Like a child watching a magician vanish a coin we ask, “But where did it go?” It can’t just disappear! If sin is not “imputed” or “reckoned to” the sinner then who is it reckoned to? The good news is that it’s reckoned to God. Instead of God counting the sin to the sinner, He makes His very own Son the Sinner of sinners. Jesus on the cross is the one who has and bears the sins of the world. And what blessed good news this is because when the devil shows up at your door to accuse you of sin by the power of the law you can, with all boldness and confidence, tell him, “You have the wrong address! There is no sin here you wicked oaf! My sin has been taken by Christ, and it was conquered on the cross. He is my Lord, and against Him you are powerless!”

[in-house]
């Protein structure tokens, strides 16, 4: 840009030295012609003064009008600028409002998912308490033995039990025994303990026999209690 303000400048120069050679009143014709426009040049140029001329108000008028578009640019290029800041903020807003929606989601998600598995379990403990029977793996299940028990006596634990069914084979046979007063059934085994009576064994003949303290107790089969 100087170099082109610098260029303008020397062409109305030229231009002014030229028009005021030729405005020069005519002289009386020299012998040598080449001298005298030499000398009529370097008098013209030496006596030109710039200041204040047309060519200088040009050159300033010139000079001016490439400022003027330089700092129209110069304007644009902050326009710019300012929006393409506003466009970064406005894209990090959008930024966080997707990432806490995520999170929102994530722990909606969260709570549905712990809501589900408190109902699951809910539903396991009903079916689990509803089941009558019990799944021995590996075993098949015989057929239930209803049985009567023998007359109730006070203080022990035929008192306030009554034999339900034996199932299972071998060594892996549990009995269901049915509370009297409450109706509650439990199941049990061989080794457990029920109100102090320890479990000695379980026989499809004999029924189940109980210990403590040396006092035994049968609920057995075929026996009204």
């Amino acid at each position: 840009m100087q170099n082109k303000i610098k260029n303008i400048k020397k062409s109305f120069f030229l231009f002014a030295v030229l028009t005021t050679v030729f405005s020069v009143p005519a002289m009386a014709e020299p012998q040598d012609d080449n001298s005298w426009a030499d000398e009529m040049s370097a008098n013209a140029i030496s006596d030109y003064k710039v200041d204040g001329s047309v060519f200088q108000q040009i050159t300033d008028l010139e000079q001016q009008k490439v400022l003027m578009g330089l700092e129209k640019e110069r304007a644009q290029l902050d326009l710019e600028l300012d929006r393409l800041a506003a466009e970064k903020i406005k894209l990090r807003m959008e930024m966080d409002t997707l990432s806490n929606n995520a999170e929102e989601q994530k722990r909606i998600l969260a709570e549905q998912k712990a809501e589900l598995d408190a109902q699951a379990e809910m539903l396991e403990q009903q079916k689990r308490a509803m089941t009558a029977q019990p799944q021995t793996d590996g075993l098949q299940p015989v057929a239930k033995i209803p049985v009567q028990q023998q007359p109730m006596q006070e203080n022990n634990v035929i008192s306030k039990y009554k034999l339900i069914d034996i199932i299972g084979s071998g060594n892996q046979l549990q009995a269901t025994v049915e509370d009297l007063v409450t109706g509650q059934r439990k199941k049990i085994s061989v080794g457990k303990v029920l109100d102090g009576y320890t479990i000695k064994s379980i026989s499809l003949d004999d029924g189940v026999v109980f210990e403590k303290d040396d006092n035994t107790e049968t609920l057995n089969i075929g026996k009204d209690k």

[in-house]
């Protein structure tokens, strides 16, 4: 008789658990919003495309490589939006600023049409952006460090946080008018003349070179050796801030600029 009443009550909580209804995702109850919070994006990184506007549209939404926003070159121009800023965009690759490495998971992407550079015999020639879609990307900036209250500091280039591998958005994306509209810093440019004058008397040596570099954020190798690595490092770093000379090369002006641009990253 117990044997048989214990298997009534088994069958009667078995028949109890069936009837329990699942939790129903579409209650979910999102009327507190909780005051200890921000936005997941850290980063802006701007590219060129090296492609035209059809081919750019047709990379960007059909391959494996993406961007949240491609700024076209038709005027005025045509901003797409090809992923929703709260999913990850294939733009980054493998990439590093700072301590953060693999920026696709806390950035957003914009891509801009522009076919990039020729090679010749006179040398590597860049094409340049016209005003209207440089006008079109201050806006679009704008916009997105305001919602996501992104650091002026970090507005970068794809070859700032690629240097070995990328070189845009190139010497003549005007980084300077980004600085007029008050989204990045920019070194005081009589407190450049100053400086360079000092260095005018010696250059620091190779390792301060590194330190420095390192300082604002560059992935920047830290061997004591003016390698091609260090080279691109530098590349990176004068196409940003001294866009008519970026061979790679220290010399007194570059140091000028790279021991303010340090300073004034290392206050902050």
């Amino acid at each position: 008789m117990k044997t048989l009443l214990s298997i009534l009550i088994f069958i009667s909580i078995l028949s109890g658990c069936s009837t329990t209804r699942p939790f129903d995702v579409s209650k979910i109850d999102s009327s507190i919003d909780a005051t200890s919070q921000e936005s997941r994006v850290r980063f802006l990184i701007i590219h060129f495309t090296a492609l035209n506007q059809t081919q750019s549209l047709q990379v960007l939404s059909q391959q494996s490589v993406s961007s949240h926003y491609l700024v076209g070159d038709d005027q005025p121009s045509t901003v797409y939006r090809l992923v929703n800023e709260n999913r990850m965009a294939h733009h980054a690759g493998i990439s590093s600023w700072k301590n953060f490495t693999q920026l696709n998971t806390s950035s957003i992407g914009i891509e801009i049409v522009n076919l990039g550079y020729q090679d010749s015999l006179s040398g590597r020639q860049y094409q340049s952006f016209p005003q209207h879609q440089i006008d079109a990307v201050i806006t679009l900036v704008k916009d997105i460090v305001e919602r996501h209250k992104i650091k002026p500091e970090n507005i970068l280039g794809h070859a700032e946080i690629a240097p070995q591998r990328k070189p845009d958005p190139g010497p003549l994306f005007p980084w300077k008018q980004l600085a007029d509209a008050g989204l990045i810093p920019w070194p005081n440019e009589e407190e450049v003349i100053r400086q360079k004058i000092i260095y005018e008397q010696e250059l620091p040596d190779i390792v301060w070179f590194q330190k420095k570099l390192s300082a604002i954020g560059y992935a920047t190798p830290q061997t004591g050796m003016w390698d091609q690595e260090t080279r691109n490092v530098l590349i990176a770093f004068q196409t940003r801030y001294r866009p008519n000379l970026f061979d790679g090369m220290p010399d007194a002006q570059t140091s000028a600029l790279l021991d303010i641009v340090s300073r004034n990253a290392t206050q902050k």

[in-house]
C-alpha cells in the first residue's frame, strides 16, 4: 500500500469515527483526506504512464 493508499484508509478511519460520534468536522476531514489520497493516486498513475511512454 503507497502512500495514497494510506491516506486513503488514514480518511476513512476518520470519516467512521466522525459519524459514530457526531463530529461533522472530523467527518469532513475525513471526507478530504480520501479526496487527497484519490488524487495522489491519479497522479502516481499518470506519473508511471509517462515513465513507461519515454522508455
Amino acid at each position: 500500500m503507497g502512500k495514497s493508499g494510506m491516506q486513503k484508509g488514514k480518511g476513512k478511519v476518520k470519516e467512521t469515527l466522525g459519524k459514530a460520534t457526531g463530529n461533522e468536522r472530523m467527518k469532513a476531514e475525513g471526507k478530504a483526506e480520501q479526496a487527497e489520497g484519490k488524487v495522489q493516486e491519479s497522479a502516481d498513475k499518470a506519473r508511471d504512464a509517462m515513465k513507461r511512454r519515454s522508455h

This is blessedness. Whereas before David sings that when he did not confess his sins, they were a heavy burden upon his soul. His very strength was dried up as in the heat of summer so that day and night, he was constantly sore afflicted in his heart. This is the power of the Law, the “hand” of God against the sinner or the “alien” work of God to kill, crush, and destroy. And we find that it is precisely against the Christian here that God works His Law. The Christian is not exempt from its accusation because the Christian is still flesh. In this flesh still dwells the remnants of sin and thus he is at the same time a saint, and a sinner and this condition will endure until death when the Christian finally makes “progress” in becoming less a sinner.